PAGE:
MÜLLER, Johannes.

Ueber die phantastischen Gesichtserscheinungen. Eine physiologische Untersuchung mit einer physiologischen Urkunde des Aristoteles über den Traum, den Philosophen und Aerzten gewidmet.

Coblenz: bei Jacob Hölscher.1826

8vo, pp. x, 117. Some foxing and light browning. Twentieth century half calf, uncut, original green upper wrapper bearing the book label of Edgar Goldschmid (1881–1957), bibliographer of pathology, bound in.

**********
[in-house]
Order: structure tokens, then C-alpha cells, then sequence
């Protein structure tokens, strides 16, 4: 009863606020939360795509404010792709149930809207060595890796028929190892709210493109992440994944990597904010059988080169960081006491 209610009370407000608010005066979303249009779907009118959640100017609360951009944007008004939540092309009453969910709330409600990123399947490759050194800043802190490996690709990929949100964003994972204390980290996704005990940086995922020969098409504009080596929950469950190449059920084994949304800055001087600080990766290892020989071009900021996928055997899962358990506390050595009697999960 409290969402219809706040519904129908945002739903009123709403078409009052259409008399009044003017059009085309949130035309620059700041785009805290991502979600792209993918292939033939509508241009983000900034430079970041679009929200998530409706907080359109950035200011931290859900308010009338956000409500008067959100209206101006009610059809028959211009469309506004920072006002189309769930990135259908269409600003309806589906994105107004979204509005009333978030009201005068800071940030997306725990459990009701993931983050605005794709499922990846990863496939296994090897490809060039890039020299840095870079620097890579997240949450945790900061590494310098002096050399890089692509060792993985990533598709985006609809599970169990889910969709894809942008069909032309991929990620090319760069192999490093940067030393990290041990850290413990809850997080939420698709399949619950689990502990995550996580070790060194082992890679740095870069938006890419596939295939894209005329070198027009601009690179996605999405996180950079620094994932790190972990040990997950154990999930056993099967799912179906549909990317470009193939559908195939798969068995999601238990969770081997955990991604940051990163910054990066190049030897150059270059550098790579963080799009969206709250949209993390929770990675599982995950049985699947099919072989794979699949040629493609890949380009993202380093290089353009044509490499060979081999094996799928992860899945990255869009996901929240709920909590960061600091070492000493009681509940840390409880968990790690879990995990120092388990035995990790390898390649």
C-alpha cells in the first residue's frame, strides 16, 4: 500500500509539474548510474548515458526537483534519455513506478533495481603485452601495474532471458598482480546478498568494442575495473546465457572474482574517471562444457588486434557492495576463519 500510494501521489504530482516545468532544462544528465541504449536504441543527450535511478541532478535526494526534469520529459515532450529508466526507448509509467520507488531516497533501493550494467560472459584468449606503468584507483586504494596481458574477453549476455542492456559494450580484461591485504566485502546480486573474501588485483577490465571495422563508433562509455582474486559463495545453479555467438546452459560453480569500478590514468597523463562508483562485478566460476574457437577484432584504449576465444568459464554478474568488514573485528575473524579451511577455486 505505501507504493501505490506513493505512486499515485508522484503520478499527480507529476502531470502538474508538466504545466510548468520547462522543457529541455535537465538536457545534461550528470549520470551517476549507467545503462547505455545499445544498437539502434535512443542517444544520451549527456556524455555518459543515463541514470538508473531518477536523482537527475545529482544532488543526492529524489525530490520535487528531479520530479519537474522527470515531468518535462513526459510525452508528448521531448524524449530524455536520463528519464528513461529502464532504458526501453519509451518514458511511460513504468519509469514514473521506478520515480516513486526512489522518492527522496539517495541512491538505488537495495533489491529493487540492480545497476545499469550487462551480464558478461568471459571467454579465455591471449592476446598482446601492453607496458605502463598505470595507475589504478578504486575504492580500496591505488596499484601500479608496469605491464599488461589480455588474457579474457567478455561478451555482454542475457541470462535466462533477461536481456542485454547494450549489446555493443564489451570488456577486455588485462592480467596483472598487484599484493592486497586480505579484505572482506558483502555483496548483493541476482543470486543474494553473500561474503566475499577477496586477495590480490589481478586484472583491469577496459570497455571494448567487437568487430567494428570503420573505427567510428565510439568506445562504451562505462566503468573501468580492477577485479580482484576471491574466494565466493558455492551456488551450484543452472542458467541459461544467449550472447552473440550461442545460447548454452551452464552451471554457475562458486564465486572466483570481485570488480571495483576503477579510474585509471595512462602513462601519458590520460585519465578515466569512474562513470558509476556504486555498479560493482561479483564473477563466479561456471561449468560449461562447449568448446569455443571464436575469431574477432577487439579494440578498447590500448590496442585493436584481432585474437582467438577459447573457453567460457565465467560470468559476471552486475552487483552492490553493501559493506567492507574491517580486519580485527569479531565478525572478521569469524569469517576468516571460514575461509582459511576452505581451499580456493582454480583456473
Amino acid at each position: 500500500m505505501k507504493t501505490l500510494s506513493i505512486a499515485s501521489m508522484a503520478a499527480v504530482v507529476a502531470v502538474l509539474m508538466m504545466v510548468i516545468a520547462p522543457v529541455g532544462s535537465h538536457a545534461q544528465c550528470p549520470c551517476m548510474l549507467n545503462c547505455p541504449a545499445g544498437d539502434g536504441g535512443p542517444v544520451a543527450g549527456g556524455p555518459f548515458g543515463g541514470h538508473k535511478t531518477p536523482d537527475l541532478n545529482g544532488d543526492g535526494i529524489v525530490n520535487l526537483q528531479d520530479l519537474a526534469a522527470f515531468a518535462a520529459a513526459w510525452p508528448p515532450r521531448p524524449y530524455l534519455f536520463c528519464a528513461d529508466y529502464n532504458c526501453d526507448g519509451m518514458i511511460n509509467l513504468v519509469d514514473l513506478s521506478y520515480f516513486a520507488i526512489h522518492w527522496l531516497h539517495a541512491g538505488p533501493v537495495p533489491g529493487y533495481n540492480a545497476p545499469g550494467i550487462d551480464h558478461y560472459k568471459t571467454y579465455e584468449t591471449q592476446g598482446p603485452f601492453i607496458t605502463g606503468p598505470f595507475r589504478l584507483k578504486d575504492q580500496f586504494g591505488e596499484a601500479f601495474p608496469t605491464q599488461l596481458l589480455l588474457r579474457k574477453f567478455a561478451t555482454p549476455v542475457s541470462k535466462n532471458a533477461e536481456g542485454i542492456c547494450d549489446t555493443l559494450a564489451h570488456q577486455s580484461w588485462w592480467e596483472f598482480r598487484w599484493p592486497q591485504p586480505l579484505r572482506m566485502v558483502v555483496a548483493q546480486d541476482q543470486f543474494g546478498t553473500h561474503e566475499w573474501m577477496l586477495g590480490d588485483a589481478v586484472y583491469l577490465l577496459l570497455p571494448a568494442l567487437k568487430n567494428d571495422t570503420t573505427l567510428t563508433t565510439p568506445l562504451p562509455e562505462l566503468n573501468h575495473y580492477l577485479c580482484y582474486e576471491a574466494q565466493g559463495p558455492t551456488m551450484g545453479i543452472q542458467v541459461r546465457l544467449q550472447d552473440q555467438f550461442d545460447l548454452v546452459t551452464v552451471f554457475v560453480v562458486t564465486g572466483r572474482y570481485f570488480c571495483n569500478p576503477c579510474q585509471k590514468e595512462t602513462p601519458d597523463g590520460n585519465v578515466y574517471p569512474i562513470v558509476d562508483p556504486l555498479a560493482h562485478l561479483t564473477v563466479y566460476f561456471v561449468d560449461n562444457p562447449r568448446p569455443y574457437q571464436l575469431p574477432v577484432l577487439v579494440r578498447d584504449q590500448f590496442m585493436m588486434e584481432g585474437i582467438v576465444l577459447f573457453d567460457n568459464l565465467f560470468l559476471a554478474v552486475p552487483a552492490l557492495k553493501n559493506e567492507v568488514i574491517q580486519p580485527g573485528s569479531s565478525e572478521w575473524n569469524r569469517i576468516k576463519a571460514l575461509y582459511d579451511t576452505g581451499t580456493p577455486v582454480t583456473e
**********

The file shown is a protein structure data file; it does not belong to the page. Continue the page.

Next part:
FIRST EDITION of Müller’s second book on specific nerve energies. In his Zur vergleichenden Physiologie des Gesichtssinnes, published earlier in the same year, he had stated his law of specific energies, that each sensory system responds to various stimuli only in a fixed, characteristic way — the eye with a sensation of light, the ear with a sensation of sounds, and so forth. “In the present book he showed that the sensory system of the eye not only reacts to external optical stimuli but also can be excited by interior stimuli arising from organic malfunction, lingering mental images, or the play of the imagination… Müller demonstrated that optical perceptions can arise without an adequate external stimulus. When the stimulus is mistakenly assumed to have originated outside the body, the result — depending on the situation — is the reporting of religious or magical visions, or the seeing of ghosts” (DSB). Müller’s observations on hallucinations, clairvoyance, and dreams in this book are important in the history of psychiatry. G&M 1456. Grolier, 100 Books Famous in Science, 76. See Fulton, Selected Readings in the History of Physiology, pp. 289–291 (according to Fulton, Müller’s law was first stated in the present book). Rothschuh, Geschichte der Physiologie, p. 115. Norman catalogue 1567.


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